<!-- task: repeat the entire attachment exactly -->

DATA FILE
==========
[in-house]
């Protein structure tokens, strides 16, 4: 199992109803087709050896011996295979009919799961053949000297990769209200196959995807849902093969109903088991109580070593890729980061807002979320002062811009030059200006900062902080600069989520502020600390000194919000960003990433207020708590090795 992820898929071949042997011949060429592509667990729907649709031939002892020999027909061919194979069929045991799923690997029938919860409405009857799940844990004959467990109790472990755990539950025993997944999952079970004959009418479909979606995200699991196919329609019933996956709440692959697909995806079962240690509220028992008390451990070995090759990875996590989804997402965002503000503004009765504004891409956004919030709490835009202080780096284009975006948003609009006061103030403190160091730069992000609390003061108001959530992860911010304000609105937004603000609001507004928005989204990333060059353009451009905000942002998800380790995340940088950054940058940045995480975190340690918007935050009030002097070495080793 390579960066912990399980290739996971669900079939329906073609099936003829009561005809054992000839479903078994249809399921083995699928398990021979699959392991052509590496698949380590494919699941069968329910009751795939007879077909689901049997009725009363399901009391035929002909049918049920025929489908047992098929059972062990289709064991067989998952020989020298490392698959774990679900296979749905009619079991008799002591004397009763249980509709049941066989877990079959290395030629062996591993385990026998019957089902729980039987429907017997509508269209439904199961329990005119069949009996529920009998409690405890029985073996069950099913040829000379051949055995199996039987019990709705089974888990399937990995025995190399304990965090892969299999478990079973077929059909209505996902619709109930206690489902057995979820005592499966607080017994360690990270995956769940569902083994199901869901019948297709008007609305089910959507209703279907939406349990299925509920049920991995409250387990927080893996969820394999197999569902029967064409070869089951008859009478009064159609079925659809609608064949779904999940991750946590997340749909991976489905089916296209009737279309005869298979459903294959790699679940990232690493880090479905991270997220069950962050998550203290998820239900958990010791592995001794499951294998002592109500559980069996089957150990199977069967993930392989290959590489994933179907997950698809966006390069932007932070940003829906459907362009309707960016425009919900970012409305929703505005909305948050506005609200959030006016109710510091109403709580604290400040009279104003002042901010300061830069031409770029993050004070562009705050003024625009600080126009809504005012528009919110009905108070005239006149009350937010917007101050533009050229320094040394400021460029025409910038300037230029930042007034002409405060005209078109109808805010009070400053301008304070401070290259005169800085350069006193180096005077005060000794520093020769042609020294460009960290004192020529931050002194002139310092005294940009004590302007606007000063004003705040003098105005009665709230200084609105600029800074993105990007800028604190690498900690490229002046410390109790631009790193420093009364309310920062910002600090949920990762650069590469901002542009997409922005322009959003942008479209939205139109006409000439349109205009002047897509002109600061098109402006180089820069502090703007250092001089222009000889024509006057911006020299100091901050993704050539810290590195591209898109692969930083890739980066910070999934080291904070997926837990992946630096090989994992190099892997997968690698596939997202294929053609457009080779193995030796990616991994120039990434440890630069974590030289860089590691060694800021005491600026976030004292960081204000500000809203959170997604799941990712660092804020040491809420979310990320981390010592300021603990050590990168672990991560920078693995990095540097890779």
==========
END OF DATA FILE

[in-house]
């Protein structure tokens, strides 16, 4: 199992109803087709050896011996295979009919799961053949000297990769209200196959995807849902093969109903088991109580070593890729980061807002979320002062811009030059200006900062902080600069989520502020600390000194919000960003990433207020708590090795 992820898929071949042997011949060429592509667990729907649709031939002892020999027909061919194979069929045991799923690997029938919860409405009857799940844990004959467990109790472990755990539950025993997944999952079970004959009418479909979606995200699991196919329609019933996956709440692959697909995806079962240690509220028992008390451990070995090759990875996590989804997402965002503000503004009765504004891409956004919030709490835009202080780096284009975006948003609009006061103030403190160091730069992000609390003061108001959530992860911010304000609105937004603000609001507004928005989204990333060059353009451009905000942002998800380790995340940088950054940058940045995480975190340690918007935050009030002097070495080793 390579960066912990399980290739996971669900079939329906073609099936003829009561005809054992000839479903078994249809399921083995699928398990021979699959392991052509590496698949380590494919699941069968329910009751795939007879077909689901049997009725009363399901009391035929002909049918049920025929489908047992098929059972062990289709064991067989998952020989020298490392698959774990679900296979749905009619079991008799002591004397009763249980509709049941066989877990079959290395030629062996591993385990026998019957089902729980039987429907017997509508269209439904199961329990005119069949009996529920009998409690405890029985073996069950099913040829000379051949055995199996039987019990709705089974888990399937990995025995190399304990965090892969299999478990079973077929059909209505996902619709109930206690489902057995979820005592499966607080017994360690990270995956769940569902083994199901869901019948297709008007609305089910959507209703279907939406349990299925509920049920991995409250387990927080893996969820394999197999569902029967064409070869089951008859009478009064159609079925659809609608064949779904999940991750946590997340749909991976489905089916296209009737279309005869298979459903294959790699679940990232690493880090479905991270997220069950962050998550203290998820239900958990010791592995001794499951294998002592109500559980069996089957150990199977069967993930392989290959590489994933179907997950698809966006390069932007932070940003829906459907362009309707960016425009919900970012409305929703505005909305948050506005609200959030006016109710510091109403709580604290400040009279104003002042901010300061830069031409770029993050004070562009705050003024625009600080126009809504005012528009919110009905108070005239006149009350937010917007101050533009050229320094040394400021460029025409910038300037230029930042007034002409405060005209078109109808805010009070400053301008304070401070290259005169800085350069006193180096005077005060000794520093020769042609020294460009960290004192020529931050002194002139310092005294940009004590302007606007000063004003705040003098105005009665709230200084609105600029800074993105990007800028604190690498900690490229002046410390109790631009790193420093009364309310920062910002600090949920990762650069590469901002542009997409922005322009959003942008479209939205139109006409000439349109205009002047897509002109600061098109402006180089820069502090703007250092001089222009000889024509006057911006020299100091901050993704050539810290590195591209898109692969930083890739980066910070999934080291904070997926837990992946630096090989994992190099892997997968690698596939997202294929053609457009080779193995030796990616991994120039990434440890630069974590030289860089590691060694800021005491600026976030004292960081204000500000809203959170997604799941990712660092804020040491809420979310990320981390010592300021603990050590990168672990991560920078693995990095540097890779």